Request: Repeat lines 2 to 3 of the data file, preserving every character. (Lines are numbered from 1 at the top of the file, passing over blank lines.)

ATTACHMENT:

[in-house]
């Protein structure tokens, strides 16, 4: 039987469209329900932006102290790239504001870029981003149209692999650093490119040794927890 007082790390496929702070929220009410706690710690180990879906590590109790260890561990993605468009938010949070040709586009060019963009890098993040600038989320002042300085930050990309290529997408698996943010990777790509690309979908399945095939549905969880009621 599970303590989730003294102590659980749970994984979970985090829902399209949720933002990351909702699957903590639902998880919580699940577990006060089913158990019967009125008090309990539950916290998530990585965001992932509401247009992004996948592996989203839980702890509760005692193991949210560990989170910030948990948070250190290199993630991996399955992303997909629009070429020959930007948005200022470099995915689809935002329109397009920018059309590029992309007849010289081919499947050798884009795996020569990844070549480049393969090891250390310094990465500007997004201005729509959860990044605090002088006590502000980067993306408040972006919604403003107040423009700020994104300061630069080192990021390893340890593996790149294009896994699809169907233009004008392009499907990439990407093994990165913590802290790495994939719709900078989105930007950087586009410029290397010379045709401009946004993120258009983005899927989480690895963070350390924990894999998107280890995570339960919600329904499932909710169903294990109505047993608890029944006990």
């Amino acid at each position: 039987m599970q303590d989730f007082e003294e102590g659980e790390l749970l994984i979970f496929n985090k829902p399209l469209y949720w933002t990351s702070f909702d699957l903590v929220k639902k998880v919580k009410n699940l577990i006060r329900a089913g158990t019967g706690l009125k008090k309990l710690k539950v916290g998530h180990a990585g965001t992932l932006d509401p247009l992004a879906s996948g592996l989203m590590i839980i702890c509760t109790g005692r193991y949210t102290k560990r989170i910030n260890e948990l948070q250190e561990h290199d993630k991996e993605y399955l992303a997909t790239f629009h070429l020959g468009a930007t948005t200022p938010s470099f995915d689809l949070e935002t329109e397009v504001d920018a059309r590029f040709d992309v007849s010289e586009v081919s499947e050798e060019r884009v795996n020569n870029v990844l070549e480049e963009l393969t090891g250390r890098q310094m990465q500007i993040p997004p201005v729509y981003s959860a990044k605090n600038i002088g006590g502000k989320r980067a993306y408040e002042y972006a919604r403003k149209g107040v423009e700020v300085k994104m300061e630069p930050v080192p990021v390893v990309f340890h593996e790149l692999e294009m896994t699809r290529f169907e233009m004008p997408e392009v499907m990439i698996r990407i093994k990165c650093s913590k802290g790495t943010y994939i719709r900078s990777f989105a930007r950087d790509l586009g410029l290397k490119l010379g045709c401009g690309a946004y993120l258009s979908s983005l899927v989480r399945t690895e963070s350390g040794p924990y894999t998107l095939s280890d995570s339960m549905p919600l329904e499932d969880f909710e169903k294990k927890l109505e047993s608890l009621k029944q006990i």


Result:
């Protein structure tokens, strides 16, 4: 039987469209329900932006102290790239504001870029981003149209692999650093490119040794927890 007082790390496929702070929220009410706690710690180990879906590590109790260890561990993605468009938010949070040709586009060019963009890098993040600038989320002042300085930050990309290529997408698996943010990777790509690309979908399945095939549905969880009621 599970303590989730003294102590659980749970994984979970985090829902399209949720933002990351909702699957903590639902998880919580699940577990006060089913158990019967009125008090309990539950916290998530990585965001992932509401247009992004996948592996989203839980702890509760005692193991949210560990989170910030948990948070250190290199993630991996399955992303997909629009070429020959930007948005200022470099995915689809935002329109397009920018059309590029992309007849010289081919499947050798884009795996020569990844070549480049393969090891250390310094990465500007997004201005729509959860990044605090002088006590502000980067993306408040972006919604403003107040423009700020994104300061630069080192990021390893340890593996790149294009896994699809169907233009004008392009499907990439990407093994990165913590802290790495994939719709900078989105930007950087586009410029290397010379045709401009946004993120258009983005899927989480690895963070350390924990894999998107280890995570339960919600329904499932909710169903294990109505047993608890029944006990």
């Amino acid at each position: 039987m599970q303590d989730f007082e003294e102590g659980e790390l749970l994984i979970f496929n985090k829902p399209l469209y949720w933002t990351s702070f909702d699957l903590v929220k639902k998880v919580k009410n699940l577990i006060r329900a089913g158990t019967g706690l009125k008090k309990l710690k539950v916290g998530h180990a990585g965001t992932l932006d509401p247009l992004a879906s996948g592996l989203m590590i839980i702890c509760t109790g005692r193991y949210t102290k560990r989170i910030n260890e948990l948070q250190e561990h290199d993630k991996e993605y399955l992303a997909t790239f629009h070429l020959g468009a930007t948005t200022p938010s470099f995915d689809l949070e935002t329109e397009v504001d920018a059309r590029f040709d992309v007849s010289e586009v081919s499947e050798e060019r884009v795996n020569n870029v990844l070549e480049e963009l393969t090891g250390r890098q310094m990465q500007i993040p997004p201005v729509y981003s959860a990044k605090n600038i002088g006590g502000k989320r980067a993306y408040e002042y972006a919604r403003k149209g107040v423009e700020v300085k994104m300061e630069p930050v080192p990021v390893v990309f340890h593996e790149l692999e294009m896994t699809r290529f169907e233009m004008p997408e392009v499907m990439i698996r990407i093994k990165c650093s913590k802290g790495t943010y994939i719709r900078s990777f989105a930007r950087d790509l586009g410029l290397k490119l010379g045709c401009g690309a946004y993120l258009s979908s983005l899927v989480r399945t690895e963070s350390g040794p924990y894999t998107l095939s280890d995570s339960m549905p919600l329904e499932d969880f909710e169903k294990k927890l109505e047993s608890l009621k029944q006990i």